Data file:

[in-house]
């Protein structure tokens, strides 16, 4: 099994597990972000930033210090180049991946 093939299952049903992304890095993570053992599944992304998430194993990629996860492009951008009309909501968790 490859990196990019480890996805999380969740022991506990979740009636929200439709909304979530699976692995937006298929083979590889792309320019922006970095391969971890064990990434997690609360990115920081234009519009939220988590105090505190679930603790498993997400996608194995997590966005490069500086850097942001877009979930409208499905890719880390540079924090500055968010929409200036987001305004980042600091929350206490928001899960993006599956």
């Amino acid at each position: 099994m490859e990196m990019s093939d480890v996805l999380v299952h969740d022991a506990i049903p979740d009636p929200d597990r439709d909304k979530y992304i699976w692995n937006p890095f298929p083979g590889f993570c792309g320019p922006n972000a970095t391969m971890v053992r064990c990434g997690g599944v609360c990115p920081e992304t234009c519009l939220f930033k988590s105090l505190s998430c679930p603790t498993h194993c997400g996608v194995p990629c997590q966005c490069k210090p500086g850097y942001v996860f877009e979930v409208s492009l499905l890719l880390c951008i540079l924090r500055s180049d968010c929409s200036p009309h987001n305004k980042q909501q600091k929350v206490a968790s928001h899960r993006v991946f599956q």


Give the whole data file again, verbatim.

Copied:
[in-house]
């Protein structure tokens, strides 16, 4: 099994597990972000930033210090180049991946 093939299952049903992304890095993570053992599944992304998430194993990629996860492009951008009309909501968790 490859990196990019480890996805999380969740022991506990979740009636929200439709909304979530699976692995937006298929083979590889792309320019922006970095391969971890064990990434997690609360990115920081234009519009939220988590105090505190679930603790498993997400996608194995997590966005490069500086850097942001877009979930409208499905890719880390540079924090500055968010929409200036987001305004980042600091929350206490928001899960993006599956």
């Amino acid at each position: 099994m490859e990196m990019s093939d480890v996805l999380v299952h969740d022991a506990i049903p979740d009636p929200d597990r439709d909304k979530y992304i699976w692995n937006p890095f298929p083979g590889f993570c792309g320019p922006n972000a970095t391969m971890v053992r064990c990434g997690g599944v609360c990115p920081e992304t234009c519009l939220f930033k988590s105090l505190s998430c679930p603790t498993h194993c997400g996608v194995p990629c997590q966005c490069k210090p500086g850097y942001v996860f877009e979930v409208s492009l499905l890719l880390c951008i540079l924090r500055s180049d968010c929409s200036p009309h987001n305004k980042q909501q600091k929350v206490a968790s928001h899960r993006v991946f599956q």